Located 2,600 miles southwest of Hawaii, the National Park of American Samoa is the most remote unit of the National Park System and the U.S. National Park south of the Equator. The Park spreads across three islands, 9,500 acres of tropical rainforest, and 4,000 acres of ocean, including coral reefs. While remote, the islands of American Samoa, true to the meaning of the word Samoa (Islands of Sacred Earth), are welcoming and offer beautiful landscapes and centuries of culture and history.
Seasoned backpacker and adventurer Yang Lu earned the grand prize in the 2015 Share the Experience photo contest with this image of a sunburst captured at sunrise in Glen Canyon National Recreation Area, Utah. Yang has made the outdoors part of his daily life and finds deep connection to the land through his lens.
“My photography is not just for recreation, it is to inspire people to explore these areas." -- Yang Lu
Photo by Yang Lu (www.sharetheexperience.org).
The plantings of cherry trees originated in 1912 as a gift of friendship to the People of the United States from the People of Japan. In Japan, the flowering cherry tree, or "Sakura," is an exalted flowering plant. The beauty of the cherry blossom is a potent symbol equated with the evanescence of human life and epitomizes the transformation of Japanese culture throughout the ages.
Subcommittee on National Parks, Forests, and Public Lands
H.R. 523, Douglas County, Washington, PUD Conveyance Act
May 10, 2007
Thank you for the opportunity to testify on H.R. 523. This legislation directs the Secretary of the Interior to convey certain public lands located wholly or partially within the boundaries of the Wells Dam Hydroelectric Project [Federal Energy Regulatory Commission Project No. 2149-19795] (Project) to Public Utility District No. 1 of Douglas County, WA, (PUD). The BLM supports this conveyance. During consideration of similar legislation in the 109th Congress (H.R. 4789), we raised several concerns. The BLM greatly appreciates the work by Rep. Hastings' staff and Subcommittee staff to address our concerns, as the text of H.R. 523 reflects. We look forward to working with the bill's sponsor and the Committee on the few key concerns still outstanding.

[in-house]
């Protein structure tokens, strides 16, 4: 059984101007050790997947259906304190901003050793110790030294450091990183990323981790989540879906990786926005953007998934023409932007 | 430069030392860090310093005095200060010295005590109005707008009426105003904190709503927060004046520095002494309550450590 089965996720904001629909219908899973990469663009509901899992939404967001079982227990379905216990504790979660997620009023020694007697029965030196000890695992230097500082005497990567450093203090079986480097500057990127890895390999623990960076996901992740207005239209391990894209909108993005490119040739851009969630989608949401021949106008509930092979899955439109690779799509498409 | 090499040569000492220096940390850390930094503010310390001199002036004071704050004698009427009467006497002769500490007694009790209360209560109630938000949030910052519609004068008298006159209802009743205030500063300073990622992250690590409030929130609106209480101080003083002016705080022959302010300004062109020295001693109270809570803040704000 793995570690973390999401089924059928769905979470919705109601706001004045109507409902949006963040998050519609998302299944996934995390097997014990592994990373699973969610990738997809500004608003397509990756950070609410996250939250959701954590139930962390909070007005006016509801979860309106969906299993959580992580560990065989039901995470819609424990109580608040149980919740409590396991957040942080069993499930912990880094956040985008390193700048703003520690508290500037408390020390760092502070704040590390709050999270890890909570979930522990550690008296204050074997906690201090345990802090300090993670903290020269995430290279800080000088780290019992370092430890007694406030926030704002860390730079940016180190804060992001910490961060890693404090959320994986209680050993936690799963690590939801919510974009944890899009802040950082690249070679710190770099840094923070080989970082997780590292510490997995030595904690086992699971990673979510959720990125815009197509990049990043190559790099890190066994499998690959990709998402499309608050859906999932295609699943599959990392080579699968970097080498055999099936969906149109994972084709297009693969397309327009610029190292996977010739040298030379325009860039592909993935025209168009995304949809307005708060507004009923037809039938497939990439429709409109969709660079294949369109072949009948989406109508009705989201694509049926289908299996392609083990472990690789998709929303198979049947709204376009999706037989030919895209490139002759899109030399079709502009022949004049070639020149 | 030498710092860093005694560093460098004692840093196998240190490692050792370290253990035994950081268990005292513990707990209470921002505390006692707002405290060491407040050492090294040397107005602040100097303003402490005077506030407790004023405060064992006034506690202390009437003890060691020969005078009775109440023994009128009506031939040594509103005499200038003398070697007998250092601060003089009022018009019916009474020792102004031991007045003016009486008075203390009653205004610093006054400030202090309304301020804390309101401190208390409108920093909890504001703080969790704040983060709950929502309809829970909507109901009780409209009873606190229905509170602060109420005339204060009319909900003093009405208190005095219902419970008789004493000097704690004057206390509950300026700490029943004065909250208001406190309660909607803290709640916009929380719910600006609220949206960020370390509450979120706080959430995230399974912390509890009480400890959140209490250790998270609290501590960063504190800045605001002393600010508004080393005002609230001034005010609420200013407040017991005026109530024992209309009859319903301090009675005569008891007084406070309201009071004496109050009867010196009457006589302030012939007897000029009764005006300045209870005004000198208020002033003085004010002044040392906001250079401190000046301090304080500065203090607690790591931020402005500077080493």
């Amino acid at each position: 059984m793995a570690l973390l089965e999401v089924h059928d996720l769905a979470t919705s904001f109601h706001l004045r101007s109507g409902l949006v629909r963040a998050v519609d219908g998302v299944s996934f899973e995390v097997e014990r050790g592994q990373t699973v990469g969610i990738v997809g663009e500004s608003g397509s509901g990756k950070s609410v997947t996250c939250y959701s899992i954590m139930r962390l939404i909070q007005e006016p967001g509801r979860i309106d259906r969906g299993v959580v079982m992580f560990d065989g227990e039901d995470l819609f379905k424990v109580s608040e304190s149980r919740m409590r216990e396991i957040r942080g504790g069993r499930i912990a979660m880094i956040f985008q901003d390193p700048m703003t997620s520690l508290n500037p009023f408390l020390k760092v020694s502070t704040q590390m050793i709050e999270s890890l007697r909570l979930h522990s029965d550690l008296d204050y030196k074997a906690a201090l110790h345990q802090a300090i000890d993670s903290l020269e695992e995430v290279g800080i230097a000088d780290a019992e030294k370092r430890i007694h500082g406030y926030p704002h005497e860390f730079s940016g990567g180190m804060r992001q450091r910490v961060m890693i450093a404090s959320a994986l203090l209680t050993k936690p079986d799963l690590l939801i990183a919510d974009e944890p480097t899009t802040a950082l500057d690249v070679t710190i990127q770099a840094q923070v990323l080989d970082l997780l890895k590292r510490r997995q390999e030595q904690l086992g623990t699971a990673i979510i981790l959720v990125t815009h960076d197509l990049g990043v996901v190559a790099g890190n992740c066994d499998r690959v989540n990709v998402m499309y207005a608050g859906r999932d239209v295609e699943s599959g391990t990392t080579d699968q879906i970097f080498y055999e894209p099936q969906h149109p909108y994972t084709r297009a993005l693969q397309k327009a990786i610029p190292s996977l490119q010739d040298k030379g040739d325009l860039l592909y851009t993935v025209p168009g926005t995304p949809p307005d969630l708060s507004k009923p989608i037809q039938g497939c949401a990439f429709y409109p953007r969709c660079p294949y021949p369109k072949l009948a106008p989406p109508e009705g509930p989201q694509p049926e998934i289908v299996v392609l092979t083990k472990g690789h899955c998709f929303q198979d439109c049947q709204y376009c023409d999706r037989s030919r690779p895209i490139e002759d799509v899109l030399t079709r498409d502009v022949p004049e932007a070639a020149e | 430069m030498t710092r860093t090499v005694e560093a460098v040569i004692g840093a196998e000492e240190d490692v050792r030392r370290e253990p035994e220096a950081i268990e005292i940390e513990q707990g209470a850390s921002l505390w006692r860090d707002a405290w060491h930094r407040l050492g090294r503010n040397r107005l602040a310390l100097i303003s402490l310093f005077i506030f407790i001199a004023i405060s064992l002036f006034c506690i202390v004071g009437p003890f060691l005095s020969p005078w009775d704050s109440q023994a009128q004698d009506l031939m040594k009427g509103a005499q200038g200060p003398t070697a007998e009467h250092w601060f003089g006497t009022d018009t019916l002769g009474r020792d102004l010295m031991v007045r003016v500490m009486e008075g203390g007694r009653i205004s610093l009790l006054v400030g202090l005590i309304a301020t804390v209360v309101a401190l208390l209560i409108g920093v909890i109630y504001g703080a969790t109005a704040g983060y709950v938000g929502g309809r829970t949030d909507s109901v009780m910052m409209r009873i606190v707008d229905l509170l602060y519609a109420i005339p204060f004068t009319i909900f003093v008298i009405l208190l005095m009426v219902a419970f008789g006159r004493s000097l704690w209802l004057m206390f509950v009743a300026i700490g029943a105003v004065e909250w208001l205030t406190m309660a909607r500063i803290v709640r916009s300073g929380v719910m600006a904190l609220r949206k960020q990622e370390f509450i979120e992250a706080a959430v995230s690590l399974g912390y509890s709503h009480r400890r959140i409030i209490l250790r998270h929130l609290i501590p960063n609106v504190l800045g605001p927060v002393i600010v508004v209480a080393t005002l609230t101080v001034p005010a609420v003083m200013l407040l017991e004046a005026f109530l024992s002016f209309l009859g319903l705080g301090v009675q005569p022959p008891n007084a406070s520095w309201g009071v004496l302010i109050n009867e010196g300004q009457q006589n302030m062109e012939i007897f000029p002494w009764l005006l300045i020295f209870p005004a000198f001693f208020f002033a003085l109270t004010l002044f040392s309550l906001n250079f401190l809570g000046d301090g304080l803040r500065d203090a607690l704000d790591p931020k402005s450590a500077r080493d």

Since 1998, the PUD has expressed a strong desire to purchase all BLM-managed public lands within the Project boundaries. During the 109th Congress, we worked with the PUD to identify precisely which public lands it wishes to acquire, and we worked with the bill's sponsor to develop a map that correctly identifies these lands. Some of the public lands the PUD wishes to acquire are located within the boundaries of the Project. These were reserved for power site purposes by order of the Federal Power Commission (FPC Order dated July 12, 1962, for Power Project No. 2149). Some of the lands requested by the PUD lie outside (but contiguous to) the designated project boundary. We encourage the sponsor and the Committee to provide safeguards to protect the known resource values on these lands, which include Bald Eagle roosts and approximately two miles of Columbia River shoreline currently open to the public.
Section 3(f) of the legislation directs that the proceeds from the sales be deposited into the “working capital” funds of the BLM. We strongly recommend instead that these funds be deposited in the “Federal Land Disposal Account” established by P.L.106-248, the Federal Land Transaction Facilitation Act(FLTFA).
Thank you for the opportunity to testify. I will be glad to answer questions.